February 19, 2021
LVMH-owned Champagne house Ruinart is putting an artistic spin on its sustainable packaging with a new collaboration.
Ruinart commissioned artists to upcycle the house’s bottles and cases, underscoring its sustainable efforts for added relevance with more values-oriented consumers. The brand frequently works with creatives to create art inspired by its Champagne.
For this artistic collaboration, Ruinart has already revealed two projects. The brand shared videos and photographs of the creative process behind each commission.
French paper designer Anne-Charlotte Saliba transformed Ruinart’s second skin case into a light fixture.
Anne-Charlotte Saliba upcycled the paper case into a unique light, extending its life
The Champagne house introduced its second skin case last summer. The eco-designed packaging is an alternative to a gift box and is the result of Ruinart’s commitment to help preserve the environment.
Ruinart spent two years developing the packaging with its manufacturing partners, Pusterla 1880 and James Cropper. The second skin case, which is molded to the shape of the Champagne bottle, is 100 percent paper, completely recyclable and does not use plastic or glue.
For her project, Ms. Saliba drew and cut scale shapes from the paper cases. She then sewed each individual paper piece together with a netted backing before adding the lighting component, which was inspired in part by the gold shades of the Champagne.
“My artistic universe is largely inspired by nature,” Ms. Saliba says in a video short. “I was quite moved by the graphic dimensions of the second skins and the embossed aspect of the material.”
Ruinart also tapped Bigtime Studio for the upcycling collaboration. The creative duo, Marion Flament and Jimme Cloo, created centerpieces using Champagne bottles.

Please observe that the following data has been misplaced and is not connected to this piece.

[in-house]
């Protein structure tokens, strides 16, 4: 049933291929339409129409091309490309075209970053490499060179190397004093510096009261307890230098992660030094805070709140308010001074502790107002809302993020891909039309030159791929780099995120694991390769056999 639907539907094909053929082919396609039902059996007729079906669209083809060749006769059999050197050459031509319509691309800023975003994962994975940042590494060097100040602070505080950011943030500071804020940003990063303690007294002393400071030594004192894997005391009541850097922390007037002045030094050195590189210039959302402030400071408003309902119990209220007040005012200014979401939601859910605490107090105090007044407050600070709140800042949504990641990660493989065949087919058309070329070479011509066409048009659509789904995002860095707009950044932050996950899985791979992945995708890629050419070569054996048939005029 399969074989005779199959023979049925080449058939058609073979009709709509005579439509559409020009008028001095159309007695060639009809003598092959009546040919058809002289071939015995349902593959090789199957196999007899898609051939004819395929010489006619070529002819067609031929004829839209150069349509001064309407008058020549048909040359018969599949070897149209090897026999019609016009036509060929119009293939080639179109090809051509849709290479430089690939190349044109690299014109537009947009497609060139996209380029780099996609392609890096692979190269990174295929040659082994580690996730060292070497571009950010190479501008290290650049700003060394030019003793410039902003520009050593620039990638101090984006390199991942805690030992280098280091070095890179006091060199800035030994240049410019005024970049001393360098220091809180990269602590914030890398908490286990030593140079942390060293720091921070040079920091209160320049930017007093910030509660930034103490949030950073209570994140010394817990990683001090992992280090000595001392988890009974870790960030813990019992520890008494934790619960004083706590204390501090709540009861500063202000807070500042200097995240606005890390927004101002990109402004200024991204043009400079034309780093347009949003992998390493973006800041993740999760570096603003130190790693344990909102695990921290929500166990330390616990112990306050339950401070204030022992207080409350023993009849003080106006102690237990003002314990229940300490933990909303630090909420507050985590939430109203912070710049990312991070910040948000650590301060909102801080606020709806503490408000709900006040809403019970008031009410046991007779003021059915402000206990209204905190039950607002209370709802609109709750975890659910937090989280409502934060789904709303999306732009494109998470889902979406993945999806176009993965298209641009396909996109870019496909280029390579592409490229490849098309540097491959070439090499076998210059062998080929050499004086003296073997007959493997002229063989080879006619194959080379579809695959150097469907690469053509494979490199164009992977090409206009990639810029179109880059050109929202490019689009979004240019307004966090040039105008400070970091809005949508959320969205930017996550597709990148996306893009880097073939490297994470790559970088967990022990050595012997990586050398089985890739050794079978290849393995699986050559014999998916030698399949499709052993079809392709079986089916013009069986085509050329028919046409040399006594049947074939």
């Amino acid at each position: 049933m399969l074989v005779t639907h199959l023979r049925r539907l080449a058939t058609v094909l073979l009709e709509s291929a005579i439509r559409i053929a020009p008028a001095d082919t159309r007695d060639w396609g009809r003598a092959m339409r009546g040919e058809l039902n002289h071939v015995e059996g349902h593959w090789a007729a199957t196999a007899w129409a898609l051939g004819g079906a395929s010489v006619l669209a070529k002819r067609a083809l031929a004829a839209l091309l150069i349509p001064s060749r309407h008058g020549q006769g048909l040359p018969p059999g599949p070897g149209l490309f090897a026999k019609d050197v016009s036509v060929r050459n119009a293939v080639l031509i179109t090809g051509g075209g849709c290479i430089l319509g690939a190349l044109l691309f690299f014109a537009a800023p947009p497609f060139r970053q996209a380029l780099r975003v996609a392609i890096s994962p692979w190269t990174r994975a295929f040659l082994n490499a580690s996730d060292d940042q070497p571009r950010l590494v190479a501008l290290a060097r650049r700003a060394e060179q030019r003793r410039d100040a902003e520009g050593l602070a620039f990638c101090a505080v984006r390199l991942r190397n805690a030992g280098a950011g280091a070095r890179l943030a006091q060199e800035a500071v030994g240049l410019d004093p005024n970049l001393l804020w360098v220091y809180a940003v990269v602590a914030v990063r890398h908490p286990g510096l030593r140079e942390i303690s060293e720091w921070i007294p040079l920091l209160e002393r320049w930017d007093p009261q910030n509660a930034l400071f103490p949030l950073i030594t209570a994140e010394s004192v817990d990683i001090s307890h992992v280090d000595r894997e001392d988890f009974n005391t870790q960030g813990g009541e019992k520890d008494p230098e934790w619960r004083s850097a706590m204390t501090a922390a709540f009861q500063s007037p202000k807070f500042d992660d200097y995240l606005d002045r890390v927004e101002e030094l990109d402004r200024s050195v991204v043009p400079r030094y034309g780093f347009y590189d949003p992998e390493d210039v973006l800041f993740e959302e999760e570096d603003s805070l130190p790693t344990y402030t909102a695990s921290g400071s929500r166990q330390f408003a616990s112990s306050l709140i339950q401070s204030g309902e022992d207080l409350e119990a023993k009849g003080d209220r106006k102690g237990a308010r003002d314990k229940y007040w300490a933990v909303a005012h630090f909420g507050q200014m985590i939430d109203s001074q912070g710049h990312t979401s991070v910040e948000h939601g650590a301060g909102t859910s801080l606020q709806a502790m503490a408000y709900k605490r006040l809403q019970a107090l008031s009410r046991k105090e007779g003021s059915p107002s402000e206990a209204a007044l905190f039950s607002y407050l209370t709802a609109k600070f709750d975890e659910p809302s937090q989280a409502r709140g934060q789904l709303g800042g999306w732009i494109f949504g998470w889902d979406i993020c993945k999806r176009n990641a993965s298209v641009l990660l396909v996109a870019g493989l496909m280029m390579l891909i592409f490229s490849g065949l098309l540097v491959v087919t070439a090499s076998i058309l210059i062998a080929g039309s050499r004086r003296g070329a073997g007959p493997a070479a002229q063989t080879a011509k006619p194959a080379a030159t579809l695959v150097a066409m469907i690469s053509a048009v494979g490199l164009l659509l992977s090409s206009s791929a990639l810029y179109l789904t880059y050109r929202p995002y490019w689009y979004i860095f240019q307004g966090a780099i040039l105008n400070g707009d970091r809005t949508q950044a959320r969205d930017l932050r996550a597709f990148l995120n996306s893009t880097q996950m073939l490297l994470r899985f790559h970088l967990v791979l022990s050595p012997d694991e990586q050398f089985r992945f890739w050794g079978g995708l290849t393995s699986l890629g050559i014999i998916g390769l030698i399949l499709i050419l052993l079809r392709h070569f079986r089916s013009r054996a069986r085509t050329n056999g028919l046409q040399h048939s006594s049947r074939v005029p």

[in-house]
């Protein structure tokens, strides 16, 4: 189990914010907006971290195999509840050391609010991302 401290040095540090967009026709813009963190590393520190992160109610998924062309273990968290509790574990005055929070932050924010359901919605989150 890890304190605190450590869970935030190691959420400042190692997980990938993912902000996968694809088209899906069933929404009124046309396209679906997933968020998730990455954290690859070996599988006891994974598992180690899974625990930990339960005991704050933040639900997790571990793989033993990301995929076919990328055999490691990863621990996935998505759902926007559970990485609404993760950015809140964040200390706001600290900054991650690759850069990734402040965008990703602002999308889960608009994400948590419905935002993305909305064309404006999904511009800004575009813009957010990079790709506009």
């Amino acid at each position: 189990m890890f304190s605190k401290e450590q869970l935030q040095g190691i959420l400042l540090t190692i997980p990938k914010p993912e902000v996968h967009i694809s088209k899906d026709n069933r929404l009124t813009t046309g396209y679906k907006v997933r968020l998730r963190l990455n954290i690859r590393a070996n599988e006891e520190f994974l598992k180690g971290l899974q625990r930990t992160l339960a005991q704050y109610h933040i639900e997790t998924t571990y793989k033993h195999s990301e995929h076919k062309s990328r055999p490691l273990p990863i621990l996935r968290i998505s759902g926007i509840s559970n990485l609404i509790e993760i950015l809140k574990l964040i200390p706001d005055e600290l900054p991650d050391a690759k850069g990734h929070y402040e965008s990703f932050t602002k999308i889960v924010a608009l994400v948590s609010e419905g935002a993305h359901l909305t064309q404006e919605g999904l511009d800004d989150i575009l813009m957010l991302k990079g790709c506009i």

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The curves of the Champagne bottle inspired the centerpieces
Bigtime partnered with glassblower Stéphane Rivoal to cut and assemble existing Ruinart bottles to create new sculptures that paid homage to the traditional Champagne bottle shape.
“We wanted to show the beauty of the curves of the bottles, while trying to get away from the usual image of the bottle itself,” Mr. Cloo explains.
Ruinart began its annual artistic collaborations, dubbed Ruinart Studio, several years ago.
In 2019, the house tapped Brazilian visual artist Vik Muniz, whose work focuses on the relationship that people have with memory. Mr. Muniz's work during his time with Ruinart aimed to capture the flow of its Champagnes, examining what often goes unnoticed through photography (see story).
However, this is the first iteration that blends together creativity and sustainability.
It is increasingly important for wine and spirits brands to emphasize social values as consumers want to support purpose-driven companies.
Last June, LVMH’s Moët & Chandon Champagne house kicked off a new social media campaign that aims to play up its heritage and the source of its wines. The #CareWithPassion Instagram video series included episodes that highlight the brand’s sustainability practices (see story).